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Fire blight: What is going on with my apple tree?

Fire blight is a bacterial infection that has swept across the Wellington community and surrounding area rampantly with nocuous impacts on beloved landscape trees. You will notice the dead and malformed branches, or the “flags” of dried, wilted leaves and fruit, making it look fire-scorched.

Trees in the pome fruit family are the most susceptible to this disease. This includes apple and crabapple varieties (notably the snow crab) and pear trees. It also affects some berries, cotoneasters, Hawthorn and mountain ash trees. Fire blight is spread by insects such as bees, and by splashing rain or contaminated pruning tools. The warm temperatures create an environment for the bacteria to grow and spread rapidly. The severity can be significant, leading to branch die-back and plant death.

Treatment options are few and challenging. There is no single management practice that completely controls fire blight. Chemical sprays such as streptomycin are less effective and only work as a preventative measure. Sanitation pruning in the dormant season can be effective, when being careful to disinfect pruning tools before and after each cut with alcohol, disinfectant, or bleach. It is recommended to prune 10-12 inches below the blight, where feasible. This process can be time consuming and tedious. It is important to be as thorough as possible and to follow up with sanitation pruning across the next few seasons.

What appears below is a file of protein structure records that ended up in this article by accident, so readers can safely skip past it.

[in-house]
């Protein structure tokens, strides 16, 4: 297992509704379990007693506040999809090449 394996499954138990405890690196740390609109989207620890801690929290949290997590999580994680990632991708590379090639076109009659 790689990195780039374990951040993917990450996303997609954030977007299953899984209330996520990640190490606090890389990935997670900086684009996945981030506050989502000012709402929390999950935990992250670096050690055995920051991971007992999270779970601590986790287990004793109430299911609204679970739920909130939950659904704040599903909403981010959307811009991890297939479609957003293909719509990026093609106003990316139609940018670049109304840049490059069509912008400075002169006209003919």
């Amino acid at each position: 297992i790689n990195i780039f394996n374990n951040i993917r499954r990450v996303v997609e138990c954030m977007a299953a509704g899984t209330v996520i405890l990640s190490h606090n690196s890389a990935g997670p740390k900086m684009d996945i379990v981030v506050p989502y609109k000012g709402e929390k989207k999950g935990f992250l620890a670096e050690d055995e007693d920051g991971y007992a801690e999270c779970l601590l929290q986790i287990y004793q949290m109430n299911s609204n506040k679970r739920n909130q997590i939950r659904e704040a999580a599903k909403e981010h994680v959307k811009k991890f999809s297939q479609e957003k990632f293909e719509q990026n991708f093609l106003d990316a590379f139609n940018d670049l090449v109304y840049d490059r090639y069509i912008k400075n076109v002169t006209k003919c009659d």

Additionally, oxytetracycline treatments, delivered by way of trunk injections, can be helpful with fire blight management for certain candidates. Trees that do not bear a consumable fruit and are 8 inches diameter and greater may qualify for these treatments. It is important to note that once a tree gets fire blight, it will be necessary to continue to monitor with follow up treatments for a few seasons and perhaps indefinitely to be sure the bacteria has been suppressed properly. Replacing trees with resistant varieties can be a realistic alternative, given the cost and complexity of management over a period of time.

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